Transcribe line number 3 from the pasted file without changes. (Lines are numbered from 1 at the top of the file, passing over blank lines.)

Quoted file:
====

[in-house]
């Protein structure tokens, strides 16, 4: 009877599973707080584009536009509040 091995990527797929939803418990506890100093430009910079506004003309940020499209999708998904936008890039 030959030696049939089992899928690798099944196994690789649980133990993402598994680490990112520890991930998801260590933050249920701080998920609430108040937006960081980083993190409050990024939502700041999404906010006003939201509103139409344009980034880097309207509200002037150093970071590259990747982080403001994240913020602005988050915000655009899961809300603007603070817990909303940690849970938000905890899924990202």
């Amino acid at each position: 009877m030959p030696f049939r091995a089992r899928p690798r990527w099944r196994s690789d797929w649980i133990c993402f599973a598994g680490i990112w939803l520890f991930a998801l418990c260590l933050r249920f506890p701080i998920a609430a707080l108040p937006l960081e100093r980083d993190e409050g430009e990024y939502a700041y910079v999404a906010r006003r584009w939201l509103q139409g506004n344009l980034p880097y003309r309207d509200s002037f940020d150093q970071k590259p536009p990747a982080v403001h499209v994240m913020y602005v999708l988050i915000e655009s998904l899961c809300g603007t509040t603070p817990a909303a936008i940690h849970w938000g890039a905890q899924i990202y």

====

């Amino acid at each position: 009877m030959p030696f049939r091995a089992r899928p690798r990527w099944r196994s690789d797929w649980i133990c993402f599973a598994g680490i990112w939803l520890f991930a998801l418990c260590l933050r249920f506890p701080i998920a609430a707080l108040p937006l960081e100093r980083d993190e409050g430009e990024y939502a700041y910079v999404a906010r006003r584009w939201l509103q139409g506004n344009l980034p880097y003309r309207d509200s002037f940020d150093q970071k590259p536009p990747a982080v403001h499209v994240m913020y602005v999708l988050i915000e655009s998904l899961c809300g603007t509040t603070p817990a909303a936008i940690h849970w938000g890039a905890q899924i990202y």